Anorexia is an illness that seeks to destroy. It strips down who you are, leaving behind a shell of a person. It takes away your dreams and desires until there is no positive future imaginable. You believe you have nothing to live for, and anorexia is all there is. I want to tell you how wrong that is. I am living proof. Struggling with mental health is not the end, and if you fight it, you can emerge empowered and stronger.
My journey began when I was 17. When faced with the daunting question of ‘why did your eating disorder start?’, it was so easy to attribute my struggles to body issues or spiralling disordered eating habits - but there was something much deeper going on. For me, anorexia was a means of escape. It was a way for me to break out of the confines that I believed my future held for me. I felt trapped on an endless conveyor belt: school, A-levels, university, and then a career. I never admitted to myself that I didn’t want that, because what else was there? Burying this despair manifested itself as an eating disorder – the only way I thought I could take control of my life.
I wish I could shake 17-year-old me and tell her that anorexia was not the way out.
I wish I could tell her how much more there was to life than what I could see. But I likely wouldn’t have believed myself anyway. So, I got ill. Things spiralled quickly. I struggled through my first year of college, and like many sufferers, I didn’t know what I was doing to myself, and I certainly didn’t know I had a problem. All I knew was that it was helping me feel better. But then my family began to notice. And after an unsuspecting check-up at the hospital, I was diagnosed with anorexia.
The diagnosis changed everything. I was forced to drop out of college, and I became drowned under meal plans and check-ins – a life I never would have imagined for myself in a million years. Eventually, I was admitted to an inpatient hospital. At this point in my eating disorder, I didn’t know who I was. It wasn’t so much of an existential crisis, but more a lack of self. I couldn’t see a way out of my illness, and I didn’t see a reason to fight, because what possible future could there be for me that was worth fighting for?
But I did fight. Initially, the drive to recover didn’t come from me. It came from my family and friends, from nurses and doctors. I began to recover physically, and my mind began to repair itself. I remember being told so many times in the depths of my eating disorder about how physical recovery would give my mind the strength to fight. Of course, I dismissed those comments, just as most do, because I couldn’t envision a version of myself that would even want to get better. But everyone who said that to me was right. Eventually, I began wanting to fight too.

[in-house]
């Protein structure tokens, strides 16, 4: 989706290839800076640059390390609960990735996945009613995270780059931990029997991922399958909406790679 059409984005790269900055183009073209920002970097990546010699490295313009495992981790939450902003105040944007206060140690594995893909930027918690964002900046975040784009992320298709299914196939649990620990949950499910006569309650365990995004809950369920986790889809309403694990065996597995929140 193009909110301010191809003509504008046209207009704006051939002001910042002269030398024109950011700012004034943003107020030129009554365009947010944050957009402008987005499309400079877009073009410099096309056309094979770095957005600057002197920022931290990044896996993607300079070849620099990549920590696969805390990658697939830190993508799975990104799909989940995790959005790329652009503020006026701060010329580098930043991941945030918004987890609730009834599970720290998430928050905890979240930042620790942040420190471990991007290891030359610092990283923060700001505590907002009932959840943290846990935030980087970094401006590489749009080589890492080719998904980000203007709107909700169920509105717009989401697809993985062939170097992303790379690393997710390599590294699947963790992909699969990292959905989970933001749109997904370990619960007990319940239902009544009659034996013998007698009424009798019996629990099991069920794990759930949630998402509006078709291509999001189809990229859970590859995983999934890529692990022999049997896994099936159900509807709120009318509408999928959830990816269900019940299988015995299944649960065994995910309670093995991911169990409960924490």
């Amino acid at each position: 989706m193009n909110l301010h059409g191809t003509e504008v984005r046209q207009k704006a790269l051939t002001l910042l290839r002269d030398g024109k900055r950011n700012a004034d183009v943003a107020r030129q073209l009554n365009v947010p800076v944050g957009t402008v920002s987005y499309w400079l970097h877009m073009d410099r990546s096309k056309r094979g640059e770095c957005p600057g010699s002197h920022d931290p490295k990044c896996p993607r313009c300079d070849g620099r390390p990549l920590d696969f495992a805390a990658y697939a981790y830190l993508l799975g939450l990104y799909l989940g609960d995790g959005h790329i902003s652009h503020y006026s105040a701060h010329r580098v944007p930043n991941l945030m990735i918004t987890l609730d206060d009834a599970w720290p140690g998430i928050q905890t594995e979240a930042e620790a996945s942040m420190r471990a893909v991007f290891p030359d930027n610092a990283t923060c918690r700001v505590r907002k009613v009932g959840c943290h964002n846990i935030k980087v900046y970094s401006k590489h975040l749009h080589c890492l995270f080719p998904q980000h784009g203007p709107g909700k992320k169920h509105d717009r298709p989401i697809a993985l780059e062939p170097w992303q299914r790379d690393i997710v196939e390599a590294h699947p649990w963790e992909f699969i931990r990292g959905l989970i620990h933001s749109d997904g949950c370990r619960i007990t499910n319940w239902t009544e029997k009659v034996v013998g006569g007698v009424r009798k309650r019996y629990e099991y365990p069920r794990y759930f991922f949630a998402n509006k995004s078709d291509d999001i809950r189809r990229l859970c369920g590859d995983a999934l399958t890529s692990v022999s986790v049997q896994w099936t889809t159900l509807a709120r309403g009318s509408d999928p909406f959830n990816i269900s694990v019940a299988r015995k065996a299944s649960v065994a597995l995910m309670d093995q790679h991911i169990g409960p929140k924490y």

Recovering from anorexia made me look at myself in a way I never had before.
I explored myself in therapy, I discovered the depth of my relationships with my loved ones, and I learnt what it was that inspired me to get out of bed each morning. As I built myself up again, my passions made themselves known to me. I loved reading, writing and languages. I didn’t want to be an engineer or study maths. Once I was discharged from hospital, realising that is what gave me the strength to continue my recovery. I didn’t have to return to the life I had before. There had never been any confines in my life, aside from those I had put there myself.
I changed everything. I swapped to a different college, and I decided not to go to university. The way I interacted with the people around me changed because I was a different person. Beating anorexia allowed me to discover the authentic me, a person with a future I could be excited about. I wish I hadn’t needed to go through so much to discover this, but I also know my struggle could have ended so differently.
If you can take away anything from my story, know that you need to fight. Even when you cannot see a light at the end of the tunnel, I promise, there is something waiting for you. There is a version of yourself out there that you can love. There is a life unlived that will give you joy and hope and happiness. But you cannot fight alone. Beat offers a range of online support groups that I can honestly say I found invaluable. Eating disorders can be so isolating, and just knowing that others understand you can be the first step to change. You must harness the love and support of those around you in your battle because it will be the steepest uphill climb you’ve ever faced. But it will be worth it.
-Contributed by Isabel
If you've been affected by any of the issues raised in Isabel's story, or are concerned for yourself or a loved one, you can find support and guidance on the help pages of our website.